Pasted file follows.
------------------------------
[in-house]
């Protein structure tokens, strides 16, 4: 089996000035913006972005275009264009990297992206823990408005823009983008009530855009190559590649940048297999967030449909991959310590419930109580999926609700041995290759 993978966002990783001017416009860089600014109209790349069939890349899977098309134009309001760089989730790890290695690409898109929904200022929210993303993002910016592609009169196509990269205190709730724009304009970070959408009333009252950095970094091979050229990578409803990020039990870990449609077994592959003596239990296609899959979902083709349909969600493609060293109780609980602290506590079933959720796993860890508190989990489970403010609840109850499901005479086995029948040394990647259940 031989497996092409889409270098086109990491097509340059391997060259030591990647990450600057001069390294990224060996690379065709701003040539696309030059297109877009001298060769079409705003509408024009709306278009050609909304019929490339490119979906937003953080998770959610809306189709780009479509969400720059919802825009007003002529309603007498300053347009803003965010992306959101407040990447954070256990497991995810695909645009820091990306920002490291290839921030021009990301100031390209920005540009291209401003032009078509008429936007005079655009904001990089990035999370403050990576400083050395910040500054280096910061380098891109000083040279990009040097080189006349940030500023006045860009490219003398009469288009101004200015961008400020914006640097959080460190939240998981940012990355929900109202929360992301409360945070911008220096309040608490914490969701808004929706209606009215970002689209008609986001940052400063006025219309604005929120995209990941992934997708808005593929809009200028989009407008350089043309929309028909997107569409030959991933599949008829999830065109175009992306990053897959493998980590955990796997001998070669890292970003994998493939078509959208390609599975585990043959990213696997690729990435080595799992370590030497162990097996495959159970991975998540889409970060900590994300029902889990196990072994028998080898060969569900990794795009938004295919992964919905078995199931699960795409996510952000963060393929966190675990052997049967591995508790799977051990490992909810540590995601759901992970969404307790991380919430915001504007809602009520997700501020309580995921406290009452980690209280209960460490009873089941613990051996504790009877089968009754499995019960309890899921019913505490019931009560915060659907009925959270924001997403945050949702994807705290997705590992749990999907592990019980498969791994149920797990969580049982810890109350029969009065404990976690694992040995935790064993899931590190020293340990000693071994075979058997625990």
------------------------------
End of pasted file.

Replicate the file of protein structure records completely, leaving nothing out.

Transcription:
[in-house]
């Protein structure tokens, strides 16, 4: 089996000035913006972005275009264009990297992206823990408005823009983008009530855009190559590649940048297999967030449909991959310590419930109580999926609700041995290759 993978966002990783001017416009860089600014109209790349069939890349899977098309134009309001760089989730790890290695690409898109929904200022929210993303993002910016592609009169196509990269205190709730724009304009970070959408009333009252950095970094091979050229990578409803990020039990870990449609077994592959003596239990296609899959979902083709349909969600493609060293109780609980602290506590079933959720796993860890508190989990489970403010609840109850499901005479086995029948040394990647259940 031989497996092409889409270098086109990491097509340059391997060259030591990647990450600057001069390294990224060996690379065709701003040539696309030059297109877009001298060769079409705003509408024009709306278009050609909304019929490339490119979906937003953080998770959610809306189709780009479509969400720059919802825009007003002529309603007498300053347009803003965010992306959101407040990447954070256990497991995810695909645009820091990306920002490291290839921030021009990301100031390209920005540009291209401003032009078509008429936007005079655009904001990089990035999370403050990576400083050395910040500054280096910061380098891109000083040279990009040097080189006349940030500023006045860009490219003398009469288009101004200015961008400020914006640097959080460190939240998981940012990355929900109202929360992301409360945070911008220096309040608490914490969701808004929706209606009215970002689209008609986001940052400063006025219309604005929120995209990941992934997708808005593929809009200028989009407008350089043309929309028909997107569409030959991933599949008829999830065109175009992306990053897959493998980590955990796997001998070669890292970003994998493939078509959208390609599975585990043959990213696997690729990435080595799992370590030497162990097996495959159970991975998540889409970060900590994300029902889990196990072994028998080898060969569900990794795009938004295919992964919905078995199931699960795409996510952000963060393929966190675990052997049967591995508790799977051990490992909810540590995601759901992970969404307790991380919430915001504007809602009520997700501020309580995921406290009452980690209280209960460490009873089941613990051996504790009877089968009754499995019960309890899921019913505490019931009560915060659907009925959270924001997403945050949702994807705290997705590992749990999907592990019980498969791994149920797990969580049982810890109350029969009065404990976690694992040995935790064993899931590190020293340990000693071994075979058997625990």